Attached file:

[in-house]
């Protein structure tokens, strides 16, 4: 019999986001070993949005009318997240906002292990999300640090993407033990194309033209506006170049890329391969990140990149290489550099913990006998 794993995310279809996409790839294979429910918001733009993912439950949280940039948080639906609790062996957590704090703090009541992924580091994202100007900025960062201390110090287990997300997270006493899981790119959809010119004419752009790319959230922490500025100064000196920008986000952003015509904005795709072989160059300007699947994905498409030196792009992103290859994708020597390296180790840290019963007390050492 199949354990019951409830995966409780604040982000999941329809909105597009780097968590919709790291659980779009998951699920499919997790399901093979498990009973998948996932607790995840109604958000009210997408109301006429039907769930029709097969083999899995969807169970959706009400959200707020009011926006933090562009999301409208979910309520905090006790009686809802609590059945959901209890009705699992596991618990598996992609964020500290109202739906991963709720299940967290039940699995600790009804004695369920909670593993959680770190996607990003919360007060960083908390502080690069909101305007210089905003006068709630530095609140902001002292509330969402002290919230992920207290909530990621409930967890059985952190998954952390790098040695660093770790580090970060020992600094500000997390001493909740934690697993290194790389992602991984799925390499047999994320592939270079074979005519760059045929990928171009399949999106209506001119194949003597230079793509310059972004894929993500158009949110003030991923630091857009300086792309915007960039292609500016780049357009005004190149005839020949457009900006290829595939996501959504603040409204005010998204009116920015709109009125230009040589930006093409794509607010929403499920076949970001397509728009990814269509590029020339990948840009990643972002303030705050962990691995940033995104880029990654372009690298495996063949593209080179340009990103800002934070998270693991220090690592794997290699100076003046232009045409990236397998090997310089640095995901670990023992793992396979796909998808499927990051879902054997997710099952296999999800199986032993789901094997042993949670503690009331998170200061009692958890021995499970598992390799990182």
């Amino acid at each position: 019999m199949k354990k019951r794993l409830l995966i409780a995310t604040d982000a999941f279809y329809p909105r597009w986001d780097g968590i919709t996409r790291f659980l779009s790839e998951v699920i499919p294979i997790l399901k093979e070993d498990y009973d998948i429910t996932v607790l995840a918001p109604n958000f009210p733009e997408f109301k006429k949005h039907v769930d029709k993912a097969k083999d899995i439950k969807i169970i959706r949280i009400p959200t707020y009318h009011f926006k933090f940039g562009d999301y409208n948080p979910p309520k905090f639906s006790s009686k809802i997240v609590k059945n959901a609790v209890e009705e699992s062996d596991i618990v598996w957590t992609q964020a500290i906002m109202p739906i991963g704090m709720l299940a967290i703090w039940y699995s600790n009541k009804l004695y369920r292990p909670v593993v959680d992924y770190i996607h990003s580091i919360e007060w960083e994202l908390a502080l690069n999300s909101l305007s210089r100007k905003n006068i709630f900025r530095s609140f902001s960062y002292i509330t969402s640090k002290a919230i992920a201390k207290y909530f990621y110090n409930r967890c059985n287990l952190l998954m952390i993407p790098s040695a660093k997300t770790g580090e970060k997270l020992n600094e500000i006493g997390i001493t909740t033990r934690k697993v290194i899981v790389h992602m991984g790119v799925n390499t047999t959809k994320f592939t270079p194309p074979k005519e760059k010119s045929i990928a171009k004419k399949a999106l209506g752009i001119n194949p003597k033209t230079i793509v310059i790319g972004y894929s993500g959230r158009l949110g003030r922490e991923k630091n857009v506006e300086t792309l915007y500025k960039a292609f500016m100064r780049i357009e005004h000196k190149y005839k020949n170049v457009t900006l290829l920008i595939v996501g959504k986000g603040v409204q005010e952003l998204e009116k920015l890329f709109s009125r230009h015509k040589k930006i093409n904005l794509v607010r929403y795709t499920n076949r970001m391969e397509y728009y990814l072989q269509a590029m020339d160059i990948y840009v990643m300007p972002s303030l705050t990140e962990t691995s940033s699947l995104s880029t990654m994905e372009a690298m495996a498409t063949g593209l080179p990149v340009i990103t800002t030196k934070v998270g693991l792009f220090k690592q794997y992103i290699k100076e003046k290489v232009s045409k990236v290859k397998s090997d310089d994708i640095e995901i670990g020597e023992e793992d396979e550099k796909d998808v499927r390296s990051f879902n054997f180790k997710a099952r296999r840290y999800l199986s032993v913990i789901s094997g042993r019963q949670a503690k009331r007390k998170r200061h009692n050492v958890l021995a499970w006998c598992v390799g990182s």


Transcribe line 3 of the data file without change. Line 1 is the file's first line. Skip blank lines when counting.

């Amino acid at each position: 019999m199949k354990k019951r794993l409830l995966i409780a995310t604040d982000a999941f279809y329809p909105r597009w986001d780097g968590i919709t996409r790291f659980l779009s790839e998951v699920i499919p294979i997790l399901k093979e070993d498990y009973d998948i429910t996932v607790l995840a918001p109604n958000f009210p733009e997408f109301k006429k949005h039907v769930d029709k993912a097969k083999d899995i439950k969807i169970i959706r949280i009400p959200t707020y009318h009011f926006k933090f940039g562009d999301y409208n948080p979910p309520k905090f639906s006790s009686k809802i997240v609590k059945n959901a609790v209890e009705e699992s062996d596991i618990v598996w957590t992609q964020a500290i906002m109202p739906i991963g704090m709720l299940a967290i703090w039940y699995s600790n009541k009804l004695y369920r292990p909670v593993v959680d992924y770190i996607h990003s580091i919360e007060w960083e994202l908390a502080l690069n999300s909101l305007s210089r100007k905003n006068i709630f900025r530095s609140f902001s960062y002292i509330t969402s640090k002290a919230i992920a201390k207290y909530f990621y110090n409930r967890c059985n287990l952190l998954m952390i993407p790098s040695a660093k997300t770790g580090e970060k997270l020992n600094e500000i006493g997390i001493t909740t033990r934690k697993v290194i899981v790389h992602m991984g790119v799925n390499t047999t959809k994320f592939t270079p194309p074979k005519e760059k010119s045929i990928a171009k004419k399949a999106l209506g752009i001119n194949p003597k033209t230079i793509v310059i790319g972004y894929s993500g959230r158009l949110g003030r922490e991923k630091n857009v506006e300086t792309l915007y500025k960039a292609f500016m100064r780049i357009e005004h000196k190149y005839k020949n170049v457009t900006l290829l920008i595939v996501g959504k986000g603040v409204q005010e952003l998204e009116k920015l890329f709109s009125r230009h015509k040589k930006i093409n904005l794509v607010r929403y795709t499920n076949r970001m391969e397509y728009y990814l072989q269509a590029m020339d160059i990948y840009v990643m300007p972002s303030l705050t990140e962990t691995s940033s699947l995104s880029t990654m994905e372009a690298m495996a498409t063949g593209l080179p990149v340009i990103t800002t030196k934070v998270g693991l792009f220090k690592q794997y992103i290699k100076e003046k290489v232009s045409k990236v290859k397998s090997d310089d994708i640095e995901i670990g020597e023992e793992d396979e550099k796909d998808v499927r390296s990051f879902n054997f180790k997710a099952r296999r840290y999800l199986s032993v913990i789901s094997g042993r019963q949670a503690k009331r007390k998170r200061h009692n050492v958890l021995a499970w006998c598992v390799g990182s």